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VIProfile: Terry Morgan

By Gay Lyons

Terry Morgan did not start out to be a philanthropist. The Oklahoma native headed to the University of Central Oklahoma to pursue an accounting degree, but she realized, while working for one of her professors, that her chosen career path did not suit her. “I’m a people person,” she said. Sales proved a good fit, but after her first child was born, she didn’t want to travel, which was something she had enjoyed during her years in sales. It was a job she didn’t get that led Morgan to a career in philanthropy.

“There was an opening for a Director of PR and Marketing at Baptist Medical System, but it had been filled,” she recalled. “They said, ‘You sound like someone who’d be perfect for our Associate Director of Development.’ Five years later, I had the opportunity to lead a major campaign for Baptist Medical System in Little Rock.” Morgan was the National Director of Foundations for the Billy Graham Evangelistic Association in Charlotte, North Carolina. She came to Knoxville to work for the Baptist Health System--as President and CEO of Baptist Health System Foundation and Senior Vice President of Baptist Health System.

Since August 2013, Morgan has served as the first Executive Director of the Women’s Fund of East Tennessee, a non-profit serving as a catalyst to transform the lives of low income women and girls in 25 counties in East Tennessee. She knew about the Women’s Fund from a membership event at Ann Bailey’s house. Her friends, Joanne Parker, Marty Begalla, Brenda Wood and Kay Clayton, persuaded her to consider working for the Women’s Fund. It would be a drastic change.

“The Women’s Fund is the first small organization I’ve ever worked for,” said Morgan. “At Baptist, I had 17 members on my staff. I was used to a large organization and staff and services. I was used to having ‘people.’ This is my first opportunity to work in the trenches. I see these young girls’ faces, and I know we are making a difference.”

“I have an amazing board,” she continued. “Some of the best and brightest East Tennessee has to offer, and they share a passion for the Women’s Fund.” The board and Morgan are passionate about breaking down barriers for low income women and girls in the areas of life and work skills and education. The biggest solution, they believe, is education. “Having a postsecondary education can lead to economic security, higher income, more stable employment and job benefits for women and girls,” she said. “The Women’s Fund of East Tennessee is working to change the narrative in our region so that girls and women feel supported and encouraged to pursue a postsecondary education. Whether it’s taking classes at a community college, getting a certificate from a technical school or attending a four-year college, education opens doors.”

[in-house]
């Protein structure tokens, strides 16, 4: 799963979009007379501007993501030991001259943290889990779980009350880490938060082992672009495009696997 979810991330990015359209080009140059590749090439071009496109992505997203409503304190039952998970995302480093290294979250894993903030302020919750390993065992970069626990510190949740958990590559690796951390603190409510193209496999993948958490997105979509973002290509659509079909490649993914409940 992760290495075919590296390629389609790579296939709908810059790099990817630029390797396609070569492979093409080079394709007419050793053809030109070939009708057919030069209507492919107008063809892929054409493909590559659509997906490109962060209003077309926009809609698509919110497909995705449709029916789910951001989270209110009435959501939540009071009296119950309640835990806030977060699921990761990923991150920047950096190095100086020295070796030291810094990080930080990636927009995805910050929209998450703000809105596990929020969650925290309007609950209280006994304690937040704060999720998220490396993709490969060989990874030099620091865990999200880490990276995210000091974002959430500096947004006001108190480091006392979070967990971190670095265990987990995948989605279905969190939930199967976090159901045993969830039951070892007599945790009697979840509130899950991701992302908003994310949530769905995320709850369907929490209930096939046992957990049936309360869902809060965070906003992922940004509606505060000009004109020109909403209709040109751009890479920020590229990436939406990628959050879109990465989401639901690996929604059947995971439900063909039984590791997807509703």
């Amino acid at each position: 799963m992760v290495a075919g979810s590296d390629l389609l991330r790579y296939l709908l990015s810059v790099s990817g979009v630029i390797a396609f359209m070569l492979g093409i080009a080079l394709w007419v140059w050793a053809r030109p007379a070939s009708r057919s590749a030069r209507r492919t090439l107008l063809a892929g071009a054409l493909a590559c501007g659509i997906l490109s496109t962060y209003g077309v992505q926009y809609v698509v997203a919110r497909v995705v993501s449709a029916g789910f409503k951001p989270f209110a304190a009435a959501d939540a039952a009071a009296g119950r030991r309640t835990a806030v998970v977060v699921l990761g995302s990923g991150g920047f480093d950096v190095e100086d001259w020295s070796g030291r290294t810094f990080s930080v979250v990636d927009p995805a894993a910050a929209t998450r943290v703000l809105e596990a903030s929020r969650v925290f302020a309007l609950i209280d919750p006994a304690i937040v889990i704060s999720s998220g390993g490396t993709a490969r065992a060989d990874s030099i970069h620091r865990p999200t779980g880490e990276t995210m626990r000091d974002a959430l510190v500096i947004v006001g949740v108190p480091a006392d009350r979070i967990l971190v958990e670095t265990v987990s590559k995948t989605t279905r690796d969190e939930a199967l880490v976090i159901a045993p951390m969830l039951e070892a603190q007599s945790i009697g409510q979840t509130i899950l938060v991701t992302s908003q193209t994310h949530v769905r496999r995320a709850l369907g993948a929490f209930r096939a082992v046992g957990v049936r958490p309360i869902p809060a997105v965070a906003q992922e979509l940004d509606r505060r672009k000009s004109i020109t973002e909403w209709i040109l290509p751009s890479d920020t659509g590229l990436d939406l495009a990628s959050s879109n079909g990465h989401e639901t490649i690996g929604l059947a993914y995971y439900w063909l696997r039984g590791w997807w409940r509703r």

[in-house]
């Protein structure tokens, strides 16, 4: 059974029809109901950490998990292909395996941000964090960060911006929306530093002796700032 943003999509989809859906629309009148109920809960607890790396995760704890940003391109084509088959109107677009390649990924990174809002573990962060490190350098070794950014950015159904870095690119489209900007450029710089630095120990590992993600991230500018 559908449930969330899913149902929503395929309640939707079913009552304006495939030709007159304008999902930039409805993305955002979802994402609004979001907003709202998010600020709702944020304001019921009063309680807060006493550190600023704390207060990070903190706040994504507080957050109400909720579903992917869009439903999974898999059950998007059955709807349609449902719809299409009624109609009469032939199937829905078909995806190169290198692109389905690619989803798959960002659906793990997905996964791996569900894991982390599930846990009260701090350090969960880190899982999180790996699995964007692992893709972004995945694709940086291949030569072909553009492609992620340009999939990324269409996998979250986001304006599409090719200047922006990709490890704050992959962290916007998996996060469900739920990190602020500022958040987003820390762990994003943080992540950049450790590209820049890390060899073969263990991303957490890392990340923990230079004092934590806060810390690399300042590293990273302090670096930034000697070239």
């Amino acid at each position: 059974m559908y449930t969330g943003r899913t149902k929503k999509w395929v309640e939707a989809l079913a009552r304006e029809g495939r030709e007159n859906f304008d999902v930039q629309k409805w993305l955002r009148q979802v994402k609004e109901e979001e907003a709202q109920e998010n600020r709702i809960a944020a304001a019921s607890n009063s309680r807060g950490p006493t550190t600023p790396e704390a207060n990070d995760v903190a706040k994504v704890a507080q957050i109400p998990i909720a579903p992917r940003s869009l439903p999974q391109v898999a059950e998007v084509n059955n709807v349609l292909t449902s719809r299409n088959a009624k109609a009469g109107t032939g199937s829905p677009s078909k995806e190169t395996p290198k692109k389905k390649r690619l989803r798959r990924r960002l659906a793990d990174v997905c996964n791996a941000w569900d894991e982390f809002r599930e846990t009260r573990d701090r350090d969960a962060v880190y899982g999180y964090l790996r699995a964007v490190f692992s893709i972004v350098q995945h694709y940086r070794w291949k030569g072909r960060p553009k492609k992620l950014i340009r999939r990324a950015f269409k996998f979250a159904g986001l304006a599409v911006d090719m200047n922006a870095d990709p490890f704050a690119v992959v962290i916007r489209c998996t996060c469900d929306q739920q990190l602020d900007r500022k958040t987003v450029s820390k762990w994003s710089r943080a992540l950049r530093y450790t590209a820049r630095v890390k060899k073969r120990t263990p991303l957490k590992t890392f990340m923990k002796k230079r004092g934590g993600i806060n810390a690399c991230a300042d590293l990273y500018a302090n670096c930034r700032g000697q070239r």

“The Women’s Fund is unique,” she continued. “We research, vet and partner with exemplary non-profits to make change for low income girls and women. We work with donors, organizations, foundations and individuals who share our passion for breakingdown barriers, especially in education. We advocate to make change in domestic violence and human trafficking across the state, and we share what we have learned at a free advocacy forum each year. We believe that when you invest in a woman, you invest in a family, a community and ultimately a region. By helping women and girls, we create better communities for all of us.”

Morgan and her husband, Bruce, owner of Synergy Insurance Group, have been married since 1992. Together they have four children and four grandchildren. Morgan is happy her career path diverged from her original plan. “Working in philanthropy is more or less a calling,” she said. “There is a sweet joy there between the art and science of a joyful giver, a strategic asker and a grateful recipient. Digging into community needs and working with diverse leaders to solve problems is what keeps me challenged.”

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